Why we all need to dig deeper and uncover Leeds' hidden gems - YEP Opinion
Almost every day most of us will walk past a fascinating piece of Leeds' history and not really give it a second glance or thought.
We probably don't even know we are doing it, and, as the passage of time moves on, and people inevitably forget or the backstory to a particular place or building gets lost with those that know it, we are becoming less likely to ever know.
That is the natural progression of life and society but it doesn't mean we can't all stop and take, even just a few minutes, to think about it and events such as the national programme of Heritage Open Days is the perfect place to start.
The idea was established in 1994, and Heritage Open Days is England's contribution to the European Heritage Days and has since grown into the country's largest community heritage festival.
Each place then works on its own programme to promote its buildings that have significance, those that have been re-purposed for future use and those, and often the most interesting, are those that are not usually open to the public but open their doors for this event.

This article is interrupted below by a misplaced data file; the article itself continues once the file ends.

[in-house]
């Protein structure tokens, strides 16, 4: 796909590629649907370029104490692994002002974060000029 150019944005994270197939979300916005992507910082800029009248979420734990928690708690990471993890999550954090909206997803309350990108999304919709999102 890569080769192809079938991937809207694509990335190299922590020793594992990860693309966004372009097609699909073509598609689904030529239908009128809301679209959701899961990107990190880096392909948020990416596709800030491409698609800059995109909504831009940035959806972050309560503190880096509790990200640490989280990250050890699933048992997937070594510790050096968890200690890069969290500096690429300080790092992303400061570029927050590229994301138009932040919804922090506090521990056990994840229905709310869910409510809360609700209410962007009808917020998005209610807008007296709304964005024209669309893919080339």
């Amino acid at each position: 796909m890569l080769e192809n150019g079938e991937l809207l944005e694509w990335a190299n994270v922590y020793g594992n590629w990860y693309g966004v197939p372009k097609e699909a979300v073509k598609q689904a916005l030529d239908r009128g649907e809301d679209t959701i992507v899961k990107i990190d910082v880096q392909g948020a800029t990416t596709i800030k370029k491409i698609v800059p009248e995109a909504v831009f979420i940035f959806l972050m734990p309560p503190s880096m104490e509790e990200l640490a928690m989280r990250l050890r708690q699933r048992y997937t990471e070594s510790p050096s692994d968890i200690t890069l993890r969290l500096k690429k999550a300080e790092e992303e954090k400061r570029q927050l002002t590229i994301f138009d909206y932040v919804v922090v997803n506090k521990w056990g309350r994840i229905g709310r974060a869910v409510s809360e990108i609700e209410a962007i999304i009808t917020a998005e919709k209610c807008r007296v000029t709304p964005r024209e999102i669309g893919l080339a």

Leeds CivicTrust is behind this year's city map of history and it is worth noting that we are very lucky to have a Civic Trust like them.
I reckon you would be hard pressed to find another of similar ilk that has the same wealth and depth of knowledge as the one that we have and the same passion for preservation and progression in the same vein as the one that we have.
The 2021 Heritage Open Days has been taking place all week and continue over the weekend, and, even if you had taken a week off work there still wouldn't have been enough time to take in all the weird and wonderful venues that are listed - so it is probably a good thing there are a mix of in person and on-line events this year.
And here is a snapshot. Back to back houses in Harehills form the basis of a talk on the house type in the late 18th century, its development and eventual decline.
These houses are considered in the context of changing legislation, social and sanitary reforms, as well as architectural character and this brief look uncovers interesting insights into the lives of early and current residents.
Beer boss, Northern Monk has done tours of its Grade II listed Marshall's Mill complex, a former flax spinning mill and once the beating heart of industrial Leeds. It has been restored and the brewery is expanding each year.
And, we all know where the lake is at Roundhay Park and Mansion House but what about a medieval hunting area, or the arboretum containing many exotic trees, the sham castle and Barrans Fountain?
While events such as Heritage Open Days are great for highlighting these historical gems, it would be great if it wasn't just for one week of the year.
These buildings, places and people shaped how we live and work in the city today.
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